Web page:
Marijuana Farmer Gets 50 Years

Discussion in 'Marijuana News' started by Superjoint, Mar 10, 2001.

  1. By Elaine Silvestrini, Freehold Bureau
    Source: Asbury Park Press

    Saying this was a case in which the state's mandatory sentencing laws required a penalty that is "simply too severe," a Superior Court judge nonetheless yesterday sent a convicted marijuana grower to state prison for up to 50 years.
    "The court imposed this sentence because the court felt obligated to do so under the law," said Judge Paul F. Chaiet, a former prosecutor. "Mandatory sentencing provisions can create difficult results. In the court's view, this is one of those times where the ultimate results are difficult to accept."

    Under the sentence, William J. Allegro, 32, of Bradley Beach, must serve 16 years and 8 months before being considered for parole.

    Even Monmouth County Prosecutor John Kaye seemed uncomfortable with the length of the sentence.

    Kaye stressed he harbors no sympathy for someone who operates a drug manufacturing facility and said he believes marijuana is a serious problem, especially since it is more far potent today than it ever was.

    But Kaye noted that prison terms are often not as long for offenses such as murder, rape, kidnapping and aggravated assault. Such a sentencing disparity, he said, "it throws the whole system out of kilter and makes people wonder about it."

    However, Kaye stopped short of saying he thought the sentence was too harsh.

    Allegro was convicted Aug. 9 of maintaining a drug production facility and possession of marijuana with intent to distribute. Allegro's marijuana-growing facility in his Monmouth Avenue garage apartment was discovered on Feb. 21, 1999, during a fire blamed on an overloaded electrical outlet.

    A total of 19 pounds of marijuana in two storage containers and heat lamps and other equipment used to grow it were found by firefighters when they looked around the apartment for an ax they had misplaced, according to Chaiet and Assistant Prosecutor Barbara J. Rynne.

    Jurors heard testimony about only eight pounds of marijuana. Another judge, James Kennedy, prevented Rynne from using as evidence another 11 pounds of marijuana, ruling that a firefighter should not have opened the second storage container after discovering marijuana in the first.

    After the fire, Allegro was a fugitive for three or four months before being arrested in North Carolina with $31,000 in cash.

    According to court papers prepared by Allegro's lawyer, public defender Thomas Largey, the defendant has worked in the construction field for several years and obtained his equivalency diploma in 1985. Largey described Allegro as someone with a drug problem who grew marijuana for his own use and to share with friends.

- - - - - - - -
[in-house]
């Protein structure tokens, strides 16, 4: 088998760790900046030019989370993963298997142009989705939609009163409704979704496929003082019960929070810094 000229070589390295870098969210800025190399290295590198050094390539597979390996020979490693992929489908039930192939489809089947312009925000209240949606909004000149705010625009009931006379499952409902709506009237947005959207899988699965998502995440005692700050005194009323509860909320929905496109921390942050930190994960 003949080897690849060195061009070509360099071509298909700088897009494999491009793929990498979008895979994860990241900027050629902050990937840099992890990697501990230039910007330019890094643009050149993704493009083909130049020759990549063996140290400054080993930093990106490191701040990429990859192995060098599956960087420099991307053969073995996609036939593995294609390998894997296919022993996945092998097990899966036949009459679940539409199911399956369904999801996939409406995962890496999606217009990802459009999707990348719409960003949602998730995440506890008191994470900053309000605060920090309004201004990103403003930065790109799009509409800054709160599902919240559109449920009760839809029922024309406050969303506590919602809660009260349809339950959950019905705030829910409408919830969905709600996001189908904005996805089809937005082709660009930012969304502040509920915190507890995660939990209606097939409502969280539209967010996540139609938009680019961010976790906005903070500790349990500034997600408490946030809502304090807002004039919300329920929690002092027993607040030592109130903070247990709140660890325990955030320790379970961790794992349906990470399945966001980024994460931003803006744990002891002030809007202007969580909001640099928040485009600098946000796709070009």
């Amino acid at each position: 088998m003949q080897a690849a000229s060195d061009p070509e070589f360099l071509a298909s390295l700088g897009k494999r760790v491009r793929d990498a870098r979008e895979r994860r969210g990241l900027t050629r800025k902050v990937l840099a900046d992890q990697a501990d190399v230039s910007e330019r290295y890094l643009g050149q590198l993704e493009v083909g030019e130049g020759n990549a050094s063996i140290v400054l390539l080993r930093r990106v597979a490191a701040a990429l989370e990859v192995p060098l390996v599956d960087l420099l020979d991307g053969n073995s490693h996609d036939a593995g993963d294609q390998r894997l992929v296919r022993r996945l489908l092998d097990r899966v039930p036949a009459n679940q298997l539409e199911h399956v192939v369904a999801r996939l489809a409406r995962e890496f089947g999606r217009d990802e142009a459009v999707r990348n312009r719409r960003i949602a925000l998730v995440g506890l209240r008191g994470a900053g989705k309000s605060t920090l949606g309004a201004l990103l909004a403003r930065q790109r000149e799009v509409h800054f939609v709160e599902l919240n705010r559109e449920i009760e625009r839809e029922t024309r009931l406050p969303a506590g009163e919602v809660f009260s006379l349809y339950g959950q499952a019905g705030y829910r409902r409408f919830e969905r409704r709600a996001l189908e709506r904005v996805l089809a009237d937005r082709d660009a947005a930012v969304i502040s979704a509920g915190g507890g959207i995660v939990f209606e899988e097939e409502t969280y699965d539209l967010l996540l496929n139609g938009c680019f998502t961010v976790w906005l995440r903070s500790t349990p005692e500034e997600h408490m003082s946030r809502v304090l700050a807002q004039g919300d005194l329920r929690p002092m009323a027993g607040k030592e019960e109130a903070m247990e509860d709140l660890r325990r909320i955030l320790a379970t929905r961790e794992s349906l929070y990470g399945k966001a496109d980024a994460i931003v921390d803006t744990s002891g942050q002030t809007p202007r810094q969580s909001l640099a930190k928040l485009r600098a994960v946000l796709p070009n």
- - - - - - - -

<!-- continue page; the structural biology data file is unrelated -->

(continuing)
Chaiet said Allegro had a "significant juvenile record" and was sentenced in 1993 to four years in prison for possession of about two-thirds of a pound of marijuana in a school zone with intent to distribute.

    Largey pointed out that Allegro's past record included only nonviolent offenses and the one indictable conviction, saying the sentence the prosecutor sought was "harsh."

    Without the state's extended-term sentencing law for certain repeat drug offenders, Allegro would have faced 18 years with seven to be served without possibility of parole, according to the judge, who said he "would have been perfectly comfortable" imposing that sentence.

    "The significance of the offense would have been recognized, his record considered and society protected."

    But acting under guidelines established by the state attorney general, Rynne made a motion seeking the longer term. Chaiet noted that unless he could rule that the prosecutor was being "arbitrary and capricious," he was required to grant the motion.

    Largey urged the judge to rule that the guidelines are unconstitutional because they don't allow for exceptions in the interest of justice.

    However, Chaiet said such an exception would not have changed the outcome in this case. And the judge cited case law stating that an interest-of-justice exception is not necessary.

    Later, Largey said the case would be appealed, and that the constitutionality of the attorney general's guidelines would be the main issue.

    Complete Title: Marijuana Farmer Gets 50 Years Despite Judge's Misgivings

    Source: Asbury Park Press (NJ)
    Author: Elaine Silvestrini, Freehold Bureau
    Published: March 9, 2001
    Copyright: 2001 Asbury Park Press

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